"It profits me but little that a vigilant authority always protects the tranquillity of my pleasures and constantly averts all dangers from my path, without my care or concern, if this same authority is the absolute master of my liberty and my life."

--Alexis de Tocqueville, Democracy in America

Thursday, August 15, 2013

John Bolton on Egypt

This is how adults who are realists talk about foreign policy.   Any comparison to the present POTUS is entirely intentional:

The Muslim Brotherhood has acted as if it is a power unto itself and Egypt. It is not a normal political party as we understand that term in the United States. It’s more like an armed militia and even though Mohammed Morsi the ousted President won narrowly an election last year, in office he acted in ways that would have entrenched the brotherhood in power and the saying is that as the wags have it one person one time,–one person, one vote, one time, so I don’t have any doubt here that the brotherhood wanted this confrontation. They were not going to acknowledge the interim government. And, although it’s bloody and it’s undoubtedly going to get worse, this reflects a fundamental divide in Egyptian society. You could paper it over with negotiations day after day but the divide wasn’t going to go away. It’s much to be regretted, but the idea that this is all one sides fault or the others is a bad way to look it at. So, what should the United States do? The United States should look to its fundamental national interests which are in this situation, I think two. Interest number one, we want an Egyptian government that will abide by its commitments under the Camp David Peace Accord with Israel. That is the foundation stone of American foreign policy in the region since 1979. It’s perfectly clear the Muslim brotherhood would abrogate that treaty as soon as it could. Let’s not forget, it was the Muslim Brotherhood that killed Anwar Sadat in 1981 for negotiating the treaty in the first place, so there’s no doubt that our interests seems to me lie with the forces that control the interim government here. And, number two, we have a clear interest in keeping the Suez Canal open and that requires a government that has the ability to restore order and to recognize its international obligations with respect to the Canal, and that doesn’t seem to me to be the Brotherhood either. Is this a happy choice? Of course not, but that’s what America ought to focus on. We’re not going to effect politics inside Egypt. They are obviously already out of the control even of the Egyptian people, but we can focus on our interests and that’s what we should do.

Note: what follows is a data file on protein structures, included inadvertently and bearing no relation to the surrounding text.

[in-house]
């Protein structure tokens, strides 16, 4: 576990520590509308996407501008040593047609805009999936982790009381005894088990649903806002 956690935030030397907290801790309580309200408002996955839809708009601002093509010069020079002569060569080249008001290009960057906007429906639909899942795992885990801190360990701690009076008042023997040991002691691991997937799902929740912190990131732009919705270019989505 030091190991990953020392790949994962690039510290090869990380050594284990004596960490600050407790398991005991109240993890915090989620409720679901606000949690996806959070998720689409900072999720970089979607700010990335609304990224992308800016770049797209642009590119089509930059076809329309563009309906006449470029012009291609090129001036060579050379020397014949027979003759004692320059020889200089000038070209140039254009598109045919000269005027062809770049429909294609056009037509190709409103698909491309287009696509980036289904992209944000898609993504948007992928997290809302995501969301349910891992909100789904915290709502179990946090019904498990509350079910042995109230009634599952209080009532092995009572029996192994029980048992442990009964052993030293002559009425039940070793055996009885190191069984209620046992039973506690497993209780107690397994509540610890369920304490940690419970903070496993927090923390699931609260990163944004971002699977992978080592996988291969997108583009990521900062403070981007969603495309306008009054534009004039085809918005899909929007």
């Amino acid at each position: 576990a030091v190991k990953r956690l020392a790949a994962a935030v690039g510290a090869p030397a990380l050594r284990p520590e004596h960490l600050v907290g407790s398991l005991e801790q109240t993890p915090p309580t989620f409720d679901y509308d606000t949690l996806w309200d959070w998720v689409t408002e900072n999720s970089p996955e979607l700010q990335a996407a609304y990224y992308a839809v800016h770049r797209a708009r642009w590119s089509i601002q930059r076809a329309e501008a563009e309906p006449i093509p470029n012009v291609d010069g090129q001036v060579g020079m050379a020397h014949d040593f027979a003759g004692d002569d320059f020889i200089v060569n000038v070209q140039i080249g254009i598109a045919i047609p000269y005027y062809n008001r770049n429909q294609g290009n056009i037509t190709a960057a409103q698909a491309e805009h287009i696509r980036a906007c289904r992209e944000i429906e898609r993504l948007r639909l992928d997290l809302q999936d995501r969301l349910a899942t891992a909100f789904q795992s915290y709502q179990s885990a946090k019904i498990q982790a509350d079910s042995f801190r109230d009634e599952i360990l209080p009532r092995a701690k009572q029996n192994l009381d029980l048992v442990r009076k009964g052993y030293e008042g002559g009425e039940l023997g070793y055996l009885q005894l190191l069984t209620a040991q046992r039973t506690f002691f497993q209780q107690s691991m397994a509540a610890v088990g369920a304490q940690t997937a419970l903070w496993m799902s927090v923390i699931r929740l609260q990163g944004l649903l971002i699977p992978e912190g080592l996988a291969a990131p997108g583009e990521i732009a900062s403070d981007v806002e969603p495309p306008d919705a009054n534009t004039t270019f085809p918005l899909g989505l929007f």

I would add a third interest.   We must side with the party that will protect Coptic Christians from becoming the victims of an Islamist pogrom.   That means siding with the military against the Muslim Brotherhood.  

If Obama won't lay down a "red line" telling the Muslim Brotherhood that the killing of Christians and the burning of churches won't be tolerated, then what the hell good is he?  

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